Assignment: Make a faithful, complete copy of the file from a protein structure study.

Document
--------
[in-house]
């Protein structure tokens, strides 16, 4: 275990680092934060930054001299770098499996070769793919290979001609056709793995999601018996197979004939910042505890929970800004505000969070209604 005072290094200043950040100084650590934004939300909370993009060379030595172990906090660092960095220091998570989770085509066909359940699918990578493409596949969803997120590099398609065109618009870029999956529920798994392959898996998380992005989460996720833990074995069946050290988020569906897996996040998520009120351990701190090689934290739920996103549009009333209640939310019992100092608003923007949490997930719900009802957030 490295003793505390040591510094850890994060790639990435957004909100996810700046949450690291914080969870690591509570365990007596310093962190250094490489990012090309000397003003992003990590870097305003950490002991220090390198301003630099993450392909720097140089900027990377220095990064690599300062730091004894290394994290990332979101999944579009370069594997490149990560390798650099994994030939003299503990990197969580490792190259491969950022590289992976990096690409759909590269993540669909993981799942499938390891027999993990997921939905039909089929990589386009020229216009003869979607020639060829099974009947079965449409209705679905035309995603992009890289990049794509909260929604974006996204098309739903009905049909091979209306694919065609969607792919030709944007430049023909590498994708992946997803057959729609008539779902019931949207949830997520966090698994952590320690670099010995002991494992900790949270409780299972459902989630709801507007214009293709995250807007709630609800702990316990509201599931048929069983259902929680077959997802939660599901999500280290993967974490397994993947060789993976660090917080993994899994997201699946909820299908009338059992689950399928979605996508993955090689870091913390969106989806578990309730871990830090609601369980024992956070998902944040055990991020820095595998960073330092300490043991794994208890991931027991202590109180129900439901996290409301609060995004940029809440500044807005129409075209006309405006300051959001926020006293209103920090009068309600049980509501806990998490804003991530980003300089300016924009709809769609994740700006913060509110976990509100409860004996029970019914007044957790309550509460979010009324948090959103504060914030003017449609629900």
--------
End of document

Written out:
[in-house]
């Protein structure tokens, strides 16, 4: 275990680092934060930054001299770098499996070769793919290979001609056709793995999601018996197979004939910042505890929970800004505000969070209604 005072290094200043950040100084650590934004939300909370993009060379030595172990906090660092960095220091998570989770085509066909359940699918990578493409596949969803997120590099398609065109618009870029999956529920798994392959898996998380992005989460996720833990074995069946050290988020569906897996996040998520009120351990701190090689934290739920996103549009009333209640939310019992100092608003923007949490997930719900009802957030 490295003793505390040591510094850890994060790639990435957004909100996810700046949450690291914080969870690591509570365990007596310093962190250094490489990012090309000397003003992003990590870097305003950490002991220090390198301003630099993450392909720097140089900027990377220095990064690599300062730091004894290394994290990332979101999944579009370069594997490149990560390798650099994994030939003299503990990197969580490792190259491969950022590289992976990096690409759909590269993540669909993981799942499938390891027999993990997921939905039909089929990589386009020229216009003869979607020639060829099974009947079965449409209705679905035309995603992009890289990049794509909260929604974006996204098309739903009905049909091979209306694919065609969607792919030709944007430049023909590498994708992946997803057959729609008539779902019931949207949830997520966090698994952590320690670099010995002991494992900790949270409780299972459902989630709801507007214009293709995250807007709630609800702990316990509201599931048929069983259902929680077959997802939660599901999500280290993967974490397994993947060789993976660090917080993994899994997201699946909820299908009338059992689950399928979605996508993955090689870091913390969106989806578990309730871990830090609601369980024992956070998902944040055990991020820095595998960073330092300490043991794994208890991931027991202590109180129900439901996290409301609060995004940029809440500044807005129409075209006309405006300051959001926020006293209103920090009068309600049980509501806990998490804003991530980003300089300016924009709809769609994740700006913060509110976990509100409860004996029970019914007044957790309550509460979010009324948090959103504060914030003017449609629900």